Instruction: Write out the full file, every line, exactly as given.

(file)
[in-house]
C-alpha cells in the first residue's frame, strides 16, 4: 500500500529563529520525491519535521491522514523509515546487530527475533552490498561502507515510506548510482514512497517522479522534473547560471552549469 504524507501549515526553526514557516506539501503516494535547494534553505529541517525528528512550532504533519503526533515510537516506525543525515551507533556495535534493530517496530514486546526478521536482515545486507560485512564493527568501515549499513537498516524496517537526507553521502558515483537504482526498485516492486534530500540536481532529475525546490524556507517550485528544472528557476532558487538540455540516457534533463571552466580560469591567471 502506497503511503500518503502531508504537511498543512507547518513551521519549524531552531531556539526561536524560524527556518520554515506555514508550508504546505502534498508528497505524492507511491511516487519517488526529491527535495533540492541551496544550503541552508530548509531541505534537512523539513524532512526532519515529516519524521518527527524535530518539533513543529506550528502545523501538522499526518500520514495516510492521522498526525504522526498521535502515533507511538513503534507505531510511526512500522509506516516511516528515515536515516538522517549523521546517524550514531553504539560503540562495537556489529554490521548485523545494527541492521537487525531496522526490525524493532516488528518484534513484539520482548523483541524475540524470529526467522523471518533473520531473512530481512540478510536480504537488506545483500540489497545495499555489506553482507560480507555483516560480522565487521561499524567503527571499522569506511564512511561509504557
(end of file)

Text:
[in-house]
C-alpha cells in the first residue's frame, strides 16, 4: 500500500529563529520525491519535521491522514523509515546487530527475533552490498561502507515510506548510482514512497517522479522534473547560471552549469 504524507501549515526553526514557516506539501503516494535547494534553505529541517525528528512550532504533519503526533515510537516506525543525515551507533556495535534493530517496530514486546526478521536482515545486507560485512564493527568501515549499513537498516524496517537526507553521502558515483537504482526498485516492486534530500540536481532529475525546490524556507517550485528544472528557476532558487538540455540516457534533463571552466580560469591567471 502506497503511503500518503502531508504537511498543512507547518513551521519549524531552531531556539526561536524560524527556518520554515506555514508550508504546505502534498508528497505524492507511491511516487519517488526529491527535495533540492541551496544550503541552508530548509531541505534537512523539513524532512526532519515529516519524521518527527524535530518539533513543529506550528502545523501538522499526518500520514495516510492521522498526525504522526498521535502515533507511538513503534507505531510511526512500522509506516516511516528515515536515516538522517549523521546517524550514531553504539560503540562495537556489529554490521548485523545494527541492521537487525531496522526490525524493532516488528518484534513484539520482548523483541524475540524470529526467522523471518533473520531473512530481512540478510536480504537488506545483500540489497545495499555489506553482507560480507555483516560480522565487521561499524567503527571499522569506511564512511561509504557